Knocking on the door

Northwestern lost a heartbreaker Saturday, but there were plenty of positive takeaways, writes Steven Goldstein.

The clock hit zero, and the first thing I did was check Twitter. As expected, a lot of jabs at the Wildcats' inability to win the big game, a lot about Northwestern's documented struggles while playing with the lead and scattered comments about the final play providing a terrible back door cover on the spread.

I was in the same camp; stunned at the Cats' unimaginative gut runs on the two biggest plays of the night, deflated over another late-game loss in primetime. Then I checked Facebook.

Not one negative word on my news feed. Instead, I was met with a flood of posts from the student body, which had its best showing I've ever seen Saturday. Northwestern's students were unabashedly proud of their team.

I missed the last shuttle leaving Ryan Field and started walking down Central. With time to think everything over, I couldn't help but realize how many positives could be taken from the 40-30 loss to Ohio State. Before kickoff, I told everyone I knew not to get their hopes up, and to expect a blowout by the third quarter. I figured Northwestern wouldn't lead beyond halftime, and even Urban Meyer himself couldn't have convinced me that the Wildcat defense would handily control Braxton Miller. Northwestern should have beaten the fourth-ranked team in the country. It hurts, but it's also damn impressive.

Coming into Saturday, we hadn't seen the Cats play in two weeks. Factoring in inconsistent performances against Western Michigan and Maine, we really hadn't seen the Cats play well in a month. Here's what we saw in the biggest regular season game in program history:

— We saw Kain Colter and Trevor Siemian go a combined 17 for their first 19, and 25 of 31 by the end of the night. The passing game was sharp, even in the face of constant pressure, and wasn't afraid to take shots downfield against the best defense it's faced all season. Four NU players notched receptions of 22 yards or more, including the 41-yard dump off to Venric Mark that ended in a statement stiff arm and the 67-yard dash from Rashad Lawrence that completely swung the momentum of the game. Colter didn't miss a pass, and more impressively, Siemian responded from a bad interception–one that set up a go-ahead Buckeyes score–by aggressively targeting Lawrence and later Cameron Dickerson. And it all happened in spite of a running game that hobbled to 2.2 yards per carry.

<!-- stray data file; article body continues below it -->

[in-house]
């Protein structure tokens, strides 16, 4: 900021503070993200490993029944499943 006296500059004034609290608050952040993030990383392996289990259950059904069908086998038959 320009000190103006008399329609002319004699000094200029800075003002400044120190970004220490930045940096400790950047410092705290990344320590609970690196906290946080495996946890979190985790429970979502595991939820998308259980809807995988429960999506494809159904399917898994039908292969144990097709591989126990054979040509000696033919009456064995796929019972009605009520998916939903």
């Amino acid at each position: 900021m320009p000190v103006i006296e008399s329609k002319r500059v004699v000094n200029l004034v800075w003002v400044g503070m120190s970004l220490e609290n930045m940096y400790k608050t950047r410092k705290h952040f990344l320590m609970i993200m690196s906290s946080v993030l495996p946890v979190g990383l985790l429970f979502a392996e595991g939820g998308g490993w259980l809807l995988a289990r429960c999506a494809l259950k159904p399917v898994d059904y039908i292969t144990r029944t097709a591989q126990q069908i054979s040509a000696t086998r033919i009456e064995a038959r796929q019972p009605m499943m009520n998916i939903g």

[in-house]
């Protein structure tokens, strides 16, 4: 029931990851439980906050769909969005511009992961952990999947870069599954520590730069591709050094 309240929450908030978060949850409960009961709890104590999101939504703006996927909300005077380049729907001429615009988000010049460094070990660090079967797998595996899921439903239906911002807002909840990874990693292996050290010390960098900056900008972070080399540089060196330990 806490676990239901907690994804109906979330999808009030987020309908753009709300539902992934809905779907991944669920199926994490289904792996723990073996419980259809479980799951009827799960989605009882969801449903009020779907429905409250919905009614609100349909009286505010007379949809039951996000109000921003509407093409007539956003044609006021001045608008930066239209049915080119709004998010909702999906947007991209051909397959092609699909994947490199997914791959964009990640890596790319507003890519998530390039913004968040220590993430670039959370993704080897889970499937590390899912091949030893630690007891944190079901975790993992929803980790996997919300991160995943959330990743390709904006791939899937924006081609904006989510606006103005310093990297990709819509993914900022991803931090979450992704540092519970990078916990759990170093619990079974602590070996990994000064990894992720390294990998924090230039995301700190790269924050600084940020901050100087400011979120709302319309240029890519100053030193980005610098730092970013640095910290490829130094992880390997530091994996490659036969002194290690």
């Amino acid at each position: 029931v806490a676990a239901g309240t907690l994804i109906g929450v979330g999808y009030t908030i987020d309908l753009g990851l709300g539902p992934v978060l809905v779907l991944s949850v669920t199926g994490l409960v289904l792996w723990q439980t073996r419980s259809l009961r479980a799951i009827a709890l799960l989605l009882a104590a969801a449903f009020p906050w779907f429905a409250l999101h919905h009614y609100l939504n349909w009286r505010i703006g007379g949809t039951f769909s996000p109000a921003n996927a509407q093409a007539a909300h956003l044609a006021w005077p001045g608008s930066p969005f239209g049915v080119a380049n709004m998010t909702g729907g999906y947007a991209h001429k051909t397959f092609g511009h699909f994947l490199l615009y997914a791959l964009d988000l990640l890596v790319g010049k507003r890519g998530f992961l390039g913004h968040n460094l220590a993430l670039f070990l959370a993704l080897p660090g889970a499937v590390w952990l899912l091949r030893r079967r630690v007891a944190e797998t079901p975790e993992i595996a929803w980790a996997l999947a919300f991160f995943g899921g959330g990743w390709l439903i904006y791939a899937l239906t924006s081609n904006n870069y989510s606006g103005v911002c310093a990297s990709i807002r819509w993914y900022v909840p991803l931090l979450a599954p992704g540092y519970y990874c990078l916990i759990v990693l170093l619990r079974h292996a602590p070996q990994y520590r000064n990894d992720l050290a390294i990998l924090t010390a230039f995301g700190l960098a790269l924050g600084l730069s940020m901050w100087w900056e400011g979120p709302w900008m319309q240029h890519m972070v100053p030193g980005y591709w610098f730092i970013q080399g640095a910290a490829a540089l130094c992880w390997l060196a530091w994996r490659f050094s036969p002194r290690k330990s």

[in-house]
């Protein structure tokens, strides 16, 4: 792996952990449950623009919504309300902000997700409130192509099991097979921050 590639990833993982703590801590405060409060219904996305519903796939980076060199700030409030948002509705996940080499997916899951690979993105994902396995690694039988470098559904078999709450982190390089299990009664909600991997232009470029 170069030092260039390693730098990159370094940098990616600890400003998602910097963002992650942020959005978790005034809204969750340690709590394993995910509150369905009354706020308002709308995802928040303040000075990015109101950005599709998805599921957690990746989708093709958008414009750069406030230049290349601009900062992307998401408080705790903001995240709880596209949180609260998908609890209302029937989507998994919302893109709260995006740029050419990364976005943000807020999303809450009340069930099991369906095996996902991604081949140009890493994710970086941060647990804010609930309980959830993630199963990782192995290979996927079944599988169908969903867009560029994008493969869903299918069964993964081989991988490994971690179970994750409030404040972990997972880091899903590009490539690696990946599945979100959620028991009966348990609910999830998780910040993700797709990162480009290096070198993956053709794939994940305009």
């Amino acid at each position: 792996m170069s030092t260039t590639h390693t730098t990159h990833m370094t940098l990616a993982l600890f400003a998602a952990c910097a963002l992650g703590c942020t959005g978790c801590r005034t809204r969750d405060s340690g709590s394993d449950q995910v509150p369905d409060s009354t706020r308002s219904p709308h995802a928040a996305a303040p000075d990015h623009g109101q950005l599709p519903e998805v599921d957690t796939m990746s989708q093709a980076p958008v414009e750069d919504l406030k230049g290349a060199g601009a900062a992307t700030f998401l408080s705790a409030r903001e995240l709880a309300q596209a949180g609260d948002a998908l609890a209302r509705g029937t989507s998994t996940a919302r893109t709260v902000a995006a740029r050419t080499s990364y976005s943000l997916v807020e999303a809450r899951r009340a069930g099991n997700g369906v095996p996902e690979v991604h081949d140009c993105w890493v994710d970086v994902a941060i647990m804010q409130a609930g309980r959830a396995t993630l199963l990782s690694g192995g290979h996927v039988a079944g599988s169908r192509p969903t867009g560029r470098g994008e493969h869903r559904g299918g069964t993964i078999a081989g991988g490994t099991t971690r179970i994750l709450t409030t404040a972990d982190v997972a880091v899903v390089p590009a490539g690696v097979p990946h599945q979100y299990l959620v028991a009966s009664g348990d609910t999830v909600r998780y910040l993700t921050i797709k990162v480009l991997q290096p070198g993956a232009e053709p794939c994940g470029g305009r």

— We saw Northwestern force three turnovers off one of the most efficient and well-coached teams in the country. Braxton Miller hadn't fumbled all season heading into Saturday night, and the Wildcat front seven forced two. Miller was also drilled on an interception to Chi Chi Ariguzo. Northwestern won the turnover battle against a team that had a +6 turnover margin through five games.

— We saw the maligned Wildcat secondary allow only 203 passing yards and no touchdowns. After the shaky first series, Northwestern gave up just two completions for more than 15 yards. Nick VanHoose was aggressive and Matthew Harris was steady. The Cats were sound over the top and controlled one of the best quarterbacks in college football, and they did it with a true freshman cornerback in the first meaningful playing time of his career.

— We saw Northwestern's student section come out in full force, and Northwestern's football team rise to the challenge of hosting ESPN all weekend and the Big Ten's only national title contender Saturday night. Ryan Field was electric, and the Wildcats themselves were impressively disciplined. Both can be summed up on OSU's fake punt call in the second quarter. A game as jittery and hyped as Saturday's could've easily left the Cats over-excited and out of position. Instead, NU sniffed it out, erupted on the sidelines like I've never heard before, and forcefully took the game's momentum. "We didn't play this game for the media," Damien Proby said after the game. "We played this game for ourselves and we wanted to prove something to ourselves."

There were, of course, the negatives. The inability to run the ball and stop the run on the other side. The lack of pressure on Miller on many passing downs, and the constant pressure in Siemian's face. The final score.

But we know a whole lot more about this team as it continues its conference schedule. For the most part, we know very good things. There's no moral victories, says Pat Fitzgerald, but to say this was nothing but a loss would be missing the point of this whole weekend.

"We're close. We're knocking on the door, we just have to knock that bad boy down," Fitz said in the postgame press conference. Frustrating as it was, that was a mighty loud knock.

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